We are having our own tiny Ragnarok here at the house as I am running a pretty nasty fever and Max woke up vomiting this morning.
I think I would rather fight a giant snake than deal with puke.
So we have the horror and bloodshed of Ragnarok, and a lot of the Gods die and the earth is awash in fire and death. We also have a sort of reversal of the creation myth of the Norse, and everything returns to the silent void that came before everything else.
It’s a reset.
This isn’t some crappy lack-of-commitment reset though – dead people and most of the dead Gods stay dead, but things begin again. The earth is repopulated, a newer and greater God than Odin takes over and things are cool. Baldur, whose death triggered all of this even gets to come back.
This seems to often be true of life.
Hardships come and hardships go. They can be crippling as we cling to everything we are losing and refusing to accept change, or they can an opportunity to start over, to take stock of what matters and move on.
At the very least, they are always an opportunity to be thankful for the things we do have, and to learn to cultivate an appreciation for the things that are left. This can be actual possessions, or friends and family after a disagreement or fight.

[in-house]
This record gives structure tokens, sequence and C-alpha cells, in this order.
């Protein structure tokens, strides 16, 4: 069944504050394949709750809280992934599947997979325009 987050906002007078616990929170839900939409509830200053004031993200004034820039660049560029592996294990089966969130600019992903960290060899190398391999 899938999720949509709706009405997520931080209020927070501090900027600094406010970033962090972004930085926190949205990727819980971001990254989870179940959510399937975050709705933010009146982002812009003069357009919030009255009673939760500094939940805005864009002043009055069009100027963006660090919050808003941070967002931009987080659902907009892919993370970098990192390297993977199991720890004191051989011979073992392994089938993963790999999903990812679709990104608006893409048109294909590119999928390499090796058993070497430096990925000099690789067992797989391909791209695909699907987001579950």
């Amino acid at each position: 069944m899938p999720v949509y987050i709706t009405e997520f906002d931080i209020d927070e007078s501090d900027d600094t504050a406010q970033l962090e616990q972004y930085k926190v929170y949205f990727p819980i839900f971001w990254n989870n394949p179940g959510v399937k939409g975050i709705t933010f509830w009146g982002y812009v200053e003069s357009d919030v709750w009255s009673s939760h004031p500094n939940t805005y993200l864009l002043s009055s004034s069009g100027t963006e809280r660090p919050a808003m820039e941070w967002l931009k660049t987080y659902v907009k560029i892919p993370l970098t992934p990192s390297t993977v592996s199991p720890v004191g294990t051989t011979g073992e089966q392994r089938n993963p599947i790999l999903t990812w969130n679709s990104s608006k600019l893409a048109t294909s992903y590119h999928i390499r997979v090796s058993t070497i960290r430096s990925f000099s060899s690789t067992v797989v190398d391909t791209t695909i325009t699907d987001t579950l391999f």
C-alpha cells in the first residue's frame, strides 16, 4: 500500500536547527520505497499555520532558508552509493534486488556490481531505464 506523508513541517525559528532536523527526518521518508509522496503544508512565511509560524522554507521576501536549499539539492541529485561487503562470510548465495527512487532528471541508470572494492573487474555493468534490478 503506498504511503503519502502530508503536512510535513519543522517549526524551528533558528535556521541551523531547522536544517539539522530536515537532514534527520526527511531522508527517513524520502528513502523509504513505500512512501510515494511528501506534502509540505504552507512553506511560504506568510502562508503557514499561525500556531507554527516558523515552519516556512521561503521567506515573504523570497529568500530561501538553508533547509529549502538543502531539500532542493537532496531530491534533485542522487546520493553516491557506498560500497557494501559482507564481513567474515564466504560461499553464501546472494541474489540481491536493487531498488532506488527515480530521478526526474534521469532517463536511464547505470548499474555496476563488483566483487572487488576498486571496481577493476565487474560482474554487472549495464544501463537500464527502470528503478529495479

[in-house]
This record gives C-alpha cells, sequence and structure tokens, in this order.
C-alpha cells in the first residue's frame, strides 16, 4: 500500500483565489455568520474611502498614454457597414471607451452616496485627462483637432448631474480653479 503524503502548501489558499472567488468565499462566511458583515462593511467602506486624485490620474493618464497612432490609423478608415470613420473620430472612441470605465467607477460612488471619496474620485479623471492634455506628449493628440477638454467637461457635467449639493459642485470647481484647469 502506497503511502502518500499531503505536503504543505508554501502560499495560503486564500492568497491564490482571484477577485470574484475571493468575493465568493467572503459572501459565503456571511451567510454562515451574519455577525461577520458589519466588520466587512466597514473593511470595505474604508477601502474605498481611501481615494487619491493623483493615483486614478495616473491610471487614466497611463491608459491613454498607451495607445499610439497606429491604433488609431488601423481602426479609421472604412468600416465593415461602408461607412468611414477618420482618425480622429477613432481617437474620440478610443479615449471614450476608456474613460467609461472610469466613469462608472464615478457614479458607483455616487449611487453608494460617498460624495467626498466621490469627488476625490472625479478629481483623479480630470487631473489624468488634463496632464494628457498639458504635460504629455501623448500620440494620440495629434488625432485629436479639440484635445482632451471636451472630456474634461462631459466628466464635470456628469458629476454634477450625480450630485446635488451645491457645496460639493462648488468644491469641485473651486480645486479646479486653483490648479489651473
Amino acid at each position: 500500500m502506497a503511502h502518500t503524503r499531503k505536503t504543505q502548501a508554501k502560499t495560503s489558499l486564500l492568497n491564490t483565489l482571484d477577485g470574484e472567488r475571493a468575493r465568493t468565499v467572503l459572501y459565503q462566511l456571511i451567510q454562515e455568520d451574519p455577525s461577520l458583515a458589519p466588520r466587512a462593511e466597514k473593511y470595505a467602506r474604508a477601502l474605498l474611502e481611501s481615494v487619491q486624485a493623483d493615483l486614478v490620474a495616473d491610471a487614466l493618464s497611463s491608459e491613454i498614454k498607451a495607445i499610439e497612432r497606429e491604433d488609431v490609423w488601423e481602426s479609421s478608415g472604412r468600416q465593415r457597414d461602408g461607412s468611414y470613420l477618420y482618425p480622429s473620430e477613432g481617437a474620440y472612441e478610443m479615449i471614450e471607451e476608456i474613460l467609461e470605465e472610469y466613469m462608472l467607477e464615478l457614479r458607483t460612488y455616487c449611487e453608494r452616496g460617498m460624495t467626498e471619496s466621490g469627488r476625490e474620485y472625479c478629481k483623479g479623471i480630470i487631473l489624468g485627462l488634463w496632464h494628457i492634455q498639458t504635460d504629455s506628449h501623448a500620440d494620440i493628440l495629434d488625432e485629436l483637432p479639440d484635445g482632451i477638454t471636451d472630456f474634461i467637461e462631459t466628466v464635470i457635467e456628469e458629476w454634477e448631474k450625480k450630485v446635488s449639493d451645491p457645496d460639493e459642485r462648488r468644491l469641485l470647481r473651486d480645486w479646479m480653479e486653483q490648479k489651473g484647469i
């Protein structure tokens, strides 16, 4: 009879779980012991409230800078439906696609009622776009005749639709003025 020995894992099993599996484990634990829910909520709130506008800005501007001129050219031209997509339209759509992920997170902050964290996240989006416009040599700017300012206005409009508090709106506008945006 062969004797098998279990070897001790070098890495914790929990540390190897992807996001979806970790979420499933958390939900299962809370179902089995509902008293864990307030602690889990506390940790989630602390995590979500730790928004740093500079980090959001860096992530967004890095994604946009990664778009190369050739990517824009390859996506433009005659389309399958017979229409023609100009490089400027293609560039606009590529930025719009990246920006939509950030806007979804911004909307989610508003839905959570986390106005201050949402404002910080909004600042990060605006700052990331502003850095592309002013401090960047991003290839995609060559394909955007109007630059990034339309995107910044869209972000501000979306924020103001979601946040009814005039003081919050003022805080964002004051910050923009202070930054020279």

There is always something to be thankful for, something to build on.
Death and rebirth are a popular theme in just about all mythologies, and there is a reason for this. Part of human experience is to lose things and to have things go awry. We have to choose between letting this beat us, or building something new.
We will wrap up Ragnarok tomorrow with the beginning of a new weekly feature, “I Was Wrong Wednesday”, where I examine the things I was completely wrong about over the years.
That’s if I survive the Pukepacalypse.
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